California Botanical Society

Author Instructions

Updated January 2012


The manuscript file includes in the following order: Title Page, Abstract Page, Text, Literature Cited, Tables, Appendices, and Figure and Illustration Legends.

For manuscript files, MS Word (.doc) format is preferred, but Rich Text Format (.rtf) files are acceptable for review as well.

The Editorial Manager online submission system automatically inserts line numbers to facilitate review comments, so line numbers are not required in the manuscript file.

Double-space and left justify the margin of the entire manuscript, including Literature Cited, Appendices, Figure and Illustration Legends, and Tables, using continuous pagination.

Leave at least a 2.5-cm margin on all sides. Place a header with last name(s) of author(s) and page number in upper right corner.

Number figures and tables in the order discussed in the text.



On title page, provide:
1. The full title (all caps, centered).
2. Authors' names (all caps, centered) and addresses (caps and lower case, centered). Follow the format that is used in recent issues of Madroño (e.g., only use footnotes for new addresses). Include the email address for the corresponding author--indicate this with a footnote only if the corresponding author is NOT the first author.
3. Short-title -- no more than 65 characters (including spaces). This should include author's last names and an abbreviated title, e.g.: Eckert and Sawyer: Foxtail pine importance and conifer diversity.


On a separate page, provide the abstract and up to eight keywords (in alphabetic order). Words from the title may be included in the keywords. Each keyword should be useful as a term for a literature search.


• No heading is needed for the "Introduction", but this should start on a new page, following the abstract and keywords.
• Major headings should be centered and in all upper case. This includes: methods (or materials and methods), results, discussion, acknowledgments (if included) and literature cited. Results and discussion sections can be combined. Example:


• Second-level headings should be centered and in upper and lower case. Example:

Pollination Studies

•Third-level headings should start the paragraph and be italicized, ending with a period. Example:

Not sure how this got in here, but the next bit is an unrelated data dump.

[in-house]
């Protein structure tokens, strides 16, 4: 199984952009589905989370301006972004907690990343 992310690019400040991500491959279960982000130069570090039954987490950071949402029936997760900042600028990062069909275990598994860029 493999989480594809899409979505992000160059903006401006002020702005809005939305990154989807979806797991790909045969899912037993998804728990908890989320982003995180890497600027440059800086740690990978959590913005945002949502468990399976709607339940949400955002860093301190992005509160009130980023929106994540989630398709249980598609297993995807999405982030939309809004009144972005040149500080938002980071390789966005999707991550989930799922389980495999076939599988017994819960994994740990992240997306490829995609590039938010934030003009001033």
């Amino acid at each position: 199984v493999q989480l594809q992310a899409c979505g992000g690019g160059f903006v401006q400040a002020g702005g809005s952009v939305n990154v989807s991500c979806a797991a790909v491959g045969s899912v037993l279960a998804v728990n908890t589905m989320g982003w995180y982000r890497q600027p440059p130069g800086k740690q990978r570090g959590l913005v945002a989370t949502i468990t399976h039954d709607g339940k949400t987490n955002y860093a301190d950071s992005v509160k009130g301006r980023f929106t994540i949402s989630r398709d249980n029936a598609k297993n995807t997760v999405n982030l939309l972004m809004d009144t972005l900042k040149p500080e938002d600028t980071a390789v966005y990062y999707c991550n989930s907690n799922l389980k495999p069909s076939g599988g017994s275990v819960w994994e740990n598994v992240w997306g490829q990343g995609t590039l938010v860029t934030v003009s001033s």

Reproductive isolation. An additional criterion for establishing the taxonomic rank of sympatric taxa ...


Provide P values for statistical tests [e.g., (P = 0.003) or (P < 0.001)]. If P value is less than 0.001, just indicate this—you do not need to provide all significant figures. If appropriate, also provide other statistical data (e.g., F values, etc.)


• Use Fig. and Figs. in text and captions (not Figure or Figures).
• Use Table in text and captions.
• Spell out numbers less than 10 (e.g., one, two, three … nine).


• All citations must be generally available for readers to access. No unpublished reports or lists of data are acceptable unless they are available as an on-line source. In these instances, the web site where the report is available must be included in the reference. Any unpublished information should be cited in the text as ‘unpublished data’.
• Check format and capitalization of references before submitting your manuscript. See below for examples.
• Capitalize only the first word of titles and proper names.
• Provide the publisher, city and state (or country of non-U.S. cities) of publication for books and book sections.
• Before submitting the manuscript, check each citation in the text against the Literature Cited to see that they match exactly. Delete citations if they are not cited in the article.
• Citations should be in order alphabetically by first author, then grouped by number of authors (1, 2, 3 or more), then alphabetically within each group.


Within the text, you should refer to citations as follows (pay attention to the use of commas and semi-colons, and note that references should be in chronological order):

(Johnson 2002; Franklin 2003; Jones 2003)
(Smith 1990; Franklin and Johnson 1995; Jones et al. 2000, 2001)
(Smith in press)
(A. Diebold, Univ. of Missouri-Columbia, personal communication)
(Jones 1996a, b, c, 1997)
Smith (1990) found that ...

Samples for citation format:

Journal articles:

Critchfield, W. B. 1977. Hybridization of foxtail and bristlecone pines. Madroño 24:193-211.

Jones, R.M. In Press. Studies in the botany of California and parts adjacent. Madroño.

Rajakaruna, N. and B. A. Bohm. 1999. The edaphic factor and patterns of variation in Lasthenia californica (Asteraceae). American Journal of Botany 86:1576-1596.

Hrusa, F., B. Ertter, A. Sanders, G. Leppig, and E. Dean. 2002. Catalogue of non-native vascular plants occurring spontaneously in California beyond those addressed in The Jepson Manual part I. Madroño 49: 61-98.


Lüttge, U. 1997. Physiological ecology of tropical plants. Springer-Verlag, Berlin, Germany.

Wickens, G.E. 2001. Economic botany: principles and practices. Kluwer Academic Publishers, Dordrecht, The Netherlands.